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The Reason Jason Statham Quit Kevin Hart's New Movie

The erstwhile Transporter is delivering himself from studio conflict. Jason Statham has made waves by quitting a film just weeks before production was to begin according to Deadline, leaving the studio in the wind to replace him in a co-starring role opposite Kevin Hart. The movie, entitled The Man From Toronto, is pitched as an odd-couple action comedy. Statham, the (now former) titular man from Toronto, is a globally-famous assassin who suffers a case of mistaken identity with Kevin Hart's slacker character, necessitating a team-up to defeat an unspecified common enemy.

Statham's departure is reportedly due to a disagreement with the studio over plans for the film's eventual rating. No movie has a rating until the MPAA sees a screening during the final editing phase, well after production has wrapped, but studios make plans well ahead of time to aim for a certain rating based on the MPAA's general standards. In this case, the studio was operating on the assumption of a PG-13 rating, while Statham was lobbying to stretch the content of the film towards an R. He appears to have lost that fight, and in doing so, decided to take the nuclear option and drop out of the film. Why would a rating matter so much, and what does this mean for Statham's career going forward?

Why an R rating might matter to Jason Statham

The MPAA rating methodology is murky at best, as the trade organization's operating standards are not public. Studios have been surprised before by unexpected R ratings that either require going back to the edit bay in a whole new mindset that a director may not artistically agree with, or require shipping the film as-is with the expectation of lesser box office draw because of the high rating. The greatest concern for Sony, the studio making The Man From Toronto, is probably over the loss of box office draw by the mere threat of an R rating. "Restricted" means no kids — most importantly, teenagers — allowed without parental accompaniment, and also means a whole bunch of adults will opt instead for a movie they can bring the family to. Because MPAA rulings are so nebulous, the studio is likely playing it very safe with a script that already has guaranteed violence in it, and Statham perhaps found it to be playing too safe from his artistic perspective.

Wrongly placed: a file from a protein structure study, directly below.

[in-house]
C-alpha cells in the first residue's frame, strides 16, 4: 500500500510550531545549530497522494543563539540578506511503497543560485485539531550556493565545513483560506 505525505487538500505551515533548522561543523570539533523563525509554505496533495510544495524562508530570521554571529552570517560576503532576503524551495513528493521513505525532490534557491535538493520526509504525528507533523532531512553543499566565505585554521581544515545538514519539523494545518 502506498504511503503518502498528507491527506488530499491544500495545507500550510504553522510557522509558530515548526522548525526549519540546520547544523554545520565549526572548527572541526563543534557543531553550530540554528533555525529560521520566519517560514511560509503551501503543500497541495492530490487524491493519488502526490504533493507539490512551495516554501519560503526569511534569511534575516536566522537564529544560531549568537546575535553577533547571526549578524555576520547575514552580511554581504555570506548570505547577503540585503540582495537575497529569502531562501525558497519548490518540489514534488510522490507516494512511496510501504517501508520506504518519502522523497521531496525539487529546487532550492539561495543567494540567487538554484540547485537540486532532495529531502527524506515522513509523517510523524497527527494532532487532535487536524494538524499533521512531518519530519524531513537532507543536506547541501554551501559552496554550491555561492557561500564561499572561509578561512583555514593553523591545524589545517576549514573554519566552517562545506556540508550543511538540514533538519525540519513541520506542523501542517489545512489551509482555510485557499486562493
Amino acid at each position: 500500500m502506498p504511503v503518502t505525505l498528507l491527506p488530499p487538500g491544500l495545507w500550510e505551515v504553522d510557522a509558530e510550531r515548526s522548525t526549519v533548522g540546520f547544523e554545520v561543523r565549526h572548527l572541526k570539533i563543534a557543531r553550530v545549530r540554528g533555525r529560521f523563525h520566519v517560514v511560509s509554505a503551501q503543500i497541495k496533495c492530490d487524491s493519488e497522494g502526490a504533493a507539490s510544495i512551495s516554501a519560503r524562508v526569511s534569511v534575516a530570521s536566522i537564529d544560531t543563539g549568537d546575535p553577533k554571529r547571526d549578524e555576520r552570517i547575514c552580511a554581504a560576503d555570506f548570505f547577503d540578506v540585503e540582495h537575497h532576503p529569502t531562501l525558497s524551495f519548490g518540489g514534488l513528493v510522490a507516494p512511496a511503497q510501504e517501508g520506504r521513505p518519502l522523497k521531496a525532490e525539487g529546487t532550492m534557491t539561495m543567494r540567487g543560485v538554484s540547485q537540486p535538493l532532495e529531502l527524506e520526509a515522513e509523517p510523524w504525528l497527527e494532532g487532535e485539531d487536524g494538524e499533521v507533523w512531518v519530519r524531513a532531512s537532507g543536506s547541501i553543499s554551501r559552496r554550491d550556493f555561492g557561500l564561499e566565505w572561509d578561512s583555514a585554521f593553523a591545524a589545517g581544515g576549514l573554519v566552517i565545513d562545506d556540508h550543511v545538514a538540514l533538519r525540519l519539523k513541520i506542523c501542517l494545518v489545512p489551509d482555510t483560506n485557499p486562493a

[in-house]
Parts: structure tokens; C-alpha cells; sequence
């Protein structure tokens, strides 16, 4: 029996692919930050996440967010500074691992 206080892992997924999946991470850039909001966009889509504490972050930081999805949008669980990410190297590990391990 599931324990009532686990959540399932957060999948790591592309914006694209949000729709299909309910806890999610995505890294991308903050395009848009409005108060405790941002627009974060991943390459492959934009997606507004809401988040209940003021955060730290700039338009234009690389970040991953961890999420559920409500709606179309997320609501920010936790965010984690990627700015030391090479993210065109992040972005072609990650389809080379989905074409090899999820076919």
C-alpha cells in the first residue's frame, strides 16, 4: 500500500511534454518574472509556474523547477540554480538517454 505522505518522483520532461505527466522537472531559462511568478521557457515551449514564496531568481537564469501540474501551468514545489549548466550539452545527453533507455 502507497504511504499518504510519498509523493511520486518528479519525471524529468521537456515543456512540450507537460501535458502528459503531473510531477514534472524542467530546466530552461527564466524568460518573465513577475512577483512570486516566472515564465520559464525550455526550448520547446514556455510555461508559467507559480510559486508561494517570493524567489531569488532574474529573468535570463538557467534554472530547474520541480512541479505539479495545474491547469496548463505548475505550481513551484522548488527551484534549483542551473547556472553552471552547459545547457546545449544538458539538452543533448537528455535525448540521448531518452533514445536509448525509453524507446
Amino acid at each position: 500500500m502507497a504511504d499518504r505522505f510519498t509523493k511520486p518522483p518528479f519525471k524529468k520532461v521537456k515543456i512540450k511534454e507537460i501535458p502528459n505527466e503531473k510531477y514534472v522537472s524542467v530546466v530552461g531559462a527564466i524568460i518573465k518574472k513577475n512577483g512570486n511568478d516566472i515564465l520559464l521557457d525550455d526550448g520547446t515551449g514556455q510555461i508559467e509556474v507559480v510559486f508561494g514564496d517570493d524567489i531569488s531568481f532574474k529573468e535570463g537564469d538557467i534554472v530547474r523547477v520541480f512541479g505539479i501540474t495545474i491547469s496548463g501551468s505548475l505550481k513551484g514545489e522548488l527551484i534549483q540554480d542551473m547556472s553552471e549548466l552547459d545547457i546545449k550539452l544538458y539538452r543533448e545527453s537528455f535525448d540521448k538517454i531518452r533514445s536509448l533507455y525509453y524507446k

It's not as though Statham hasn't been in a PG-13 film before — in fact, he's fresh off Hobbs and Shaw, which was PG-13. However, he has an identity to uphold as an action star and if he finds his role in the script too soft, or perhaps impermissibly goofy, he'd rather walk than put up with it. He's at an apex in his career, so he can do that. He's already scheduled to reunite with director Guy Ritchie later this year, so he's not exactly wanting for work.

The total uprooting of Jason Statham's career

Leaving the production of The Man From Toronto was only the start. Statham has also fired the talent agency representing him in America, WME. An actor has management staff who help him with his day-to-day, but a talent agency is essentially the middleman that finds him roles and, ideally, negotiates the legalese of contracts to his maximum worth and advantage with studios looking to hire him for a film. Only last year, Statham made news when WME signed him away from his previous agency CAA, which THR reported as "a coup" for WME, since the action A-lister is worth quite a bit of commission money these days for any representative shopping him around to the biggest films in pre-production in Hollywood. 

Whatever happened in negotiating for his role in The Man From Toronto was apparently the straw that broke the Statham-camel's unsatisfied back, and he just up and quit on everybody, talent agent included. It was only reported in January of 2020 that he was even in talks to take the role at all, so everything devolved in a short two-month span.

There will be no shortage of other talent agencies vying to snap him up, but since he's already got another job for 2020, when and who he chooses to sign with may not come together for a while yet.